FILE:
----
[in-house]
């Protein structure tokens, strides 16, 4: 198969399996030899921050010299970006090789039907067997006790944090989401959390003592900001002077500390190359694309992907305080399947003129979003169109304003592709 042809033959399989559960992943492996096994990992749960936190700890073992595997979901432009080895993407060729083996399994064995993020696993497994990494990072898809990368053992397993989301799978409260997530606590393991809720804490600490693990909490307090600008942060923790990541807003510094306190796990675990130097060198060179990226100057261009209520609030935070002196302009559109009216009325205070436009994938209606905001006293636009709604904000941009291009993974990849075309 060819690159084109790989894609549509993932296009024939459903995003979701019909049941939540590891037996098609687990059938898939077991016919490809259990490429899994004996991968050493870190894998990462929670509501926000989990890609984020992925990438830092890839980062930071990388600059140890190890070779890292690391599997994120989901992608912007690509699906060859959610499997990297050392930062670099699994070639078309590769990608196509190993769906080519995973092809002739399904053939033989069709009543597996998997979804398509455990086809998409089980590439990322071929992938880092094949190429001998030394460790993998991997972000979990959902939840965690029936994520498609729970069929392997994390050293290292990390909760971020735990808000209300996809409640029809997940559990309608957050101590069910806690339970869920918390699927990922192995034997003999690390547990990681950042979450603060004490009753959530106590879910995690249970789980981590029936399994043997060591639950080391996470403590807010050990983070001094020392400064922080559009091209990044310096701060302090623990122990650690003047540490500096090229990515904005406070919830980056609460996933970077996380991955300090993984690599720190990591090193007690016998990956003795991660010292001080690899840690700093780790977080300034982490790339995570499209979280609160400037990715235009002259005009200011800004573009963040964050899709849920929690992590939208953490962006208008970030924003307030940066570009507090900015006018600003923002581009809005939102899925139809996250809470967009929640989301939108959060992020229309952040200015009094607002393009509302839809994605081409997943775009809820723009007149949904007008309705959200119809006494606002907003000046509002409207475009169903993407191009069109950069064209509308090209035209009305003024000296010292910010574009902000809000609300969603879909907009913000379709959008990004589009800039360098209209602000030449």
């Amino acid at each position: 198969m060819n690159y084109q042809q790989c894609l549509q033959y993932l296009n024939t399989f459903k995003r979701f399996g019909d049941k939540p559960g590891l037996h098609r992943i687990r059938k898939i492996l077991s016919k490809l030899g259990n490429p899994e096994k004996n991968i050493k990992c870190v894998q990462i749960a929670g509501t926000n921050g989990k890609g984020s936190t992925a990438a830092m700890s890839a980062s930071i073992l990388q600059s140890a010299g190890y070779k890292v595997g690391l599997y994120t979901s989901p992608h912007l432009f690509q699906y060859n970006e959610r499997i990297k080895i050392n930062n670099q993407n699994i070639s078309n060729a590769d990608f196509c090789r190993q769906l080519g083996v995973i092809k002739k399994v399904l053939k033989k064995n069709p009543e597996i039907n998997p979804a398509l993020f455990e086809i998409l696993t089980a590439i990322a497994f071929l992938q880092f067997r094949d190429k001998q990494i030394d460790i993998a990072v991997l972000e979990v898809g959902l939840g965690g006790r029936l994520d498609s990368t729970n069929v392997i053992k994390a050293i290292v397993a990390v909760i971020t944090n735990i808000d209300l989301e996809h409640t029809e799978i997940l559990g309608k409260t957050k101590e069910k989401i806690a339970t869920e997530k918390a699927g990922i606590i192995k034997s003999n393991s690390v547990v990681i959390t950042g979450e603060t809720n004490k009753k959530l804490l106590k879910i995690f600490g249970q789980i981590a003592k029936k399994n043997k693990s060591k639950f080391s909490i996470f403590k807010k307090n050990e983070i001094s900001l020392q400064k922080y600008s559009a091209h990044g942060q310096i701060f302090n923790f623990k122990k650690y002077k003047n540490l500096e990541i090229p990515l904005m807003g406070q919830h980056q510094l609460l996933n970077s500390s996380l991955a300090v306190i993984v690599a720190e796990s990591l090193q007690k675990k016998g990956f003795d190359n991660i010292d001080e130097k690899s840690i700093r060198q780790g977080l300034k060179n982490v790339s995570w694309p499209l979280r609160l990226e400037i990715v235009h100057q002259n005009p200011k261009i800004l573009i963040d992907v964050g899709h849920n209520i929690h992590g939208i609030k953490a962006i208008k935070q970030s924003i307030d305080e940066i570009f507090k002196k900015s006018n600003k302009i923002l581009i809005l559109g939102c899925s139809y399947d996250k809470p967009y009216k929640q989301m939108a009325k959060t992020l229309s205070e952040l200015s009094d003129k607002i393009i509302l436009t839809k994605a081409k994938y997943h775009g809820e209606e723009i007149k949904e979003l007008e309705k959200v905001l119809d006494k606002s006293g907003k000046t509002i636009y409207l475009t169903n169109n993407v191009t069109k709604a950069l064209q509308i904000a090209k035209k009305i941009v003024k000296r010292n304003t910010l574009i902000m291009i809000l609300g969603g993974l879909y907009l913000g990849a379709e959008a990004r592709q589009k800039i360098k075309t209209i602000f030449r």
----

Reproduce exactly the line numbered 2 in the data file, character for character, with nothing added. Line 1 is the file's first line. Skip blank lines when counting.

């Protein structure tokens, strides 16, 4: 198969399996030899921050010299970006090789039907067997006790944090989401959390003592900001002077500390190359694309992907305080399947003129979003169109304003592709 042809033959399989559960992943492996096994990992749960936190700890073992595997979901432009080895993407060729083996399994064995993020696993497994990494990072898809990368053992397993989301799978409260997530606590393991809720804490600490693990909490307090600008942060923790990541807003510094306190796990675990130097060198060179990226100057261009209520609030935070002196302009559109009216009325205070436009994938209606905001006293636009709604904000941009291009993974990849075309 060819690159084109790989894609549509993932296009024939459903995003979701019909049941939540590891037996098609687990059938898939077991016919490809259990490429899994004996991968050493870190894998990462929670509501926000989990890609984020992925990438830092890839980062930071990388600059140890190890070779890292690391599997994120989901992608912007690509699906060859959610499997990297050392930062670099699994070639078309590769990608196509190993769906080519995973092809002739399904053939033989069709009543597996998997979804398509455990086809998409089980590439990322071929992938880092094949190429001998030394460790993998991997972000979990959902939840965690029936994520498609729970069929392997994390050293290292990390909760971020735990808000209300996809409640029809997940559990309608957050101590069910806690339970869920918390699927990922192995034997003999690390547990990681950042979450603060004490009753959530106590879910995690249970789980981590029936399994043997060591639950080391996470403590807010050990983070001094020392400064922080559009091209990044310096701060302090623990122990650690003047540490500096090229990515904005406070919830980056609460996933970077996380991955300090993984690599720190990591090193007690016998990956003795991660010292001080690899840690700093780790977080300034982490790339995570499209979280609160400037990715235009002259005009200011800004573009963040964050899709849920929690992590939208953490962006208008970030924003307030940066570009507090900015006018600003923002581009809005939102899925139809996250809470967009929640989301939108959060992020229309952040200015009094607002393009509302839809994605081409997943775009809820723009007149949904007008309705959200119809006494606002907003000046509002409207475009169903993407191009069109950069064209509308090209035209009305003024000296010292910010574009902000809000609300969603879909907009913000379709959008990004589009800039360098209209602000030449």